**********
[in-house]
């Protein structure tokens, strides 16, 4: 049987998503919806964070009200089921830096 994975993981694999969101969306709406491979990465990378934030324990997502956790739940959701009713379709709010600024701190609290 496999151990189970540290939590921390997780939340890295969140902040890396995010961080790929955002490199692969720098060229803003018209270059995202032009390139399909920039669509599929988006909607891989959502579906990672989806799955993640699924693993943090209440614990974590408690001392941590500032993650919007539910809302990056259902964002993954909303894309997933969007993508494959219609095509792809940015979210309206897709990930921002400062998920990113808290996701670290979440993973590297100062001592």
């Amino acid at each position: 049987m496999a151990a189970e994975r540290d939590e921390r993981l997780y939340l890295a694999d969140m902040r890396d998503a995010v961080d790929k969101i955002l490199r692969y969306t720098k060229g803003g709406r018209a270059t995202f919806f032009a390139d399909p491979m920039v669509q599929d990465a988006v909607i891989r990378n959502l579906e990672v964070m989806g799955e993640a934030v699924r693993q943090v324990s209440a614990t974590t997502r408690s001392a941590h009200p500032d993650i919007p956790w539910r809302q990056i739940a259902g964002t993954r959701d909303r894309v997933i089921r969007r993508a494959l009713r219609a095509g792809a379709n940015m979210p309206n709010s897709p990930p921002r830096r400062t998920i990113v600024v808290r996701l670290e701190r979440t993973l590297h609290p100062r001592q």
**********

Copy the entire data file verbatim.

[in-house]
């Protein structure tokens, strides 16, 4: 049987998503919806964070009200089921830096 994975993981694999969101969306709406491979990465990378934030324990997502956790739940959701009713379709709010600024701190609290 496999151990189970540290939590921390997780939340890295969140902040890396995010961080790929955002490199692969720098060229803003018209270059995202032009390139399909920039669509599929988006909607891989959502579906990672989806799955993640699924693993943090209440614990974590408690001392941590500032993650919007539910809302990056259902964002993954909303894309997933969007993508494959219609095509792809940015979210309206897709990930921002400062998920990113808290996701670290979440993973590297100062001592």
């Amino acid at each position: 049987m496999a151990a189970e994975r540290d939590e921390r993981l997780y939340l890295a694999d969140m902040r890396d998503a995010v961080d790929k969101i955002l490199r692969y969306t720098k060229g803003g709406r018209a270059t995202f919806f032009a390139d399909p491979m920039v669509q599929d990465a988006v909607i891989r990378n959502l579906e990672v964070m989806g799955e993640a934030v699924r693993q943090v324990s209440a614990t974590t997502r408690s001392a941590h009200p500032d993650i919007p956790w539910r809302q990056i739940a259902g964002t993954r959701d909303r894309v997933i089921r969007r993508a494959l009713r219609a095509g792809a379709n940015m979210p309206n709010s897709p990930p921002r830096r400062t998920i990113v600024v808290r996701l670290e701190r979440t993973l590297h609290p100062r001592q």